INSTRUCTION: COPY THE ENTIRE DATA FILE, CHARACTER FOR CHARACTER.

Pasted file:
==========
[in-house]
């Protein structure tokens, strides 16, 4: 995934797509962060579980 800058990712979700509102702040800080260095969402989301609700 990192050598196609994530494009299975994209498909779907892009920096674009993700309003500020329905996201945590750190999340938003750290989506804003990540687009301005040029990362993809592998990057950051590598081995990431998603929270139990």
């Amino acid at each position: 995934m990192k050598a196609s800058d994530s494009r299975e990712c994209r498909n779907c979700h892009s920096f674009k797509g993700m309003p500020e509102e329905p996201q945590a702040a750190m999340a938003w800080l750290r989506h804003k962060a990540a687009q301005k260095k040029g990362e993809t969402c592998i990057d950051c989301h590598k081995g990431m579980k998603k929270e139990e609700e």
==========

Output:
[in-house]
């Protein structure tokens, strides 16, 4: 995934797509962060579980 800058990712979700509102702040800080260095969402989301609700 990192050598196609994530494009299975994209498909779907892009920096674009993700309003500020329905996201945590750190999340938003750290989506804003990540687009301005040029990362993809592998990057950051590598081995990431998603929270139990």
């Amino acid at each position: 995934m990192k050598a196609s800058d994530s494009r299975e990712c994209r498909n779907c979700h892009s920096f674009k797509g993700m309003p500020e509102e329905p996201q945590a702040a750190m999340a938003w800080l750290r989506h804003k962060a990540a687009q301005k260095k040029g990362e993809t969402c592998i990057d950051c989301h590598k081995g990431m579980k998603k929270e139990e609700e």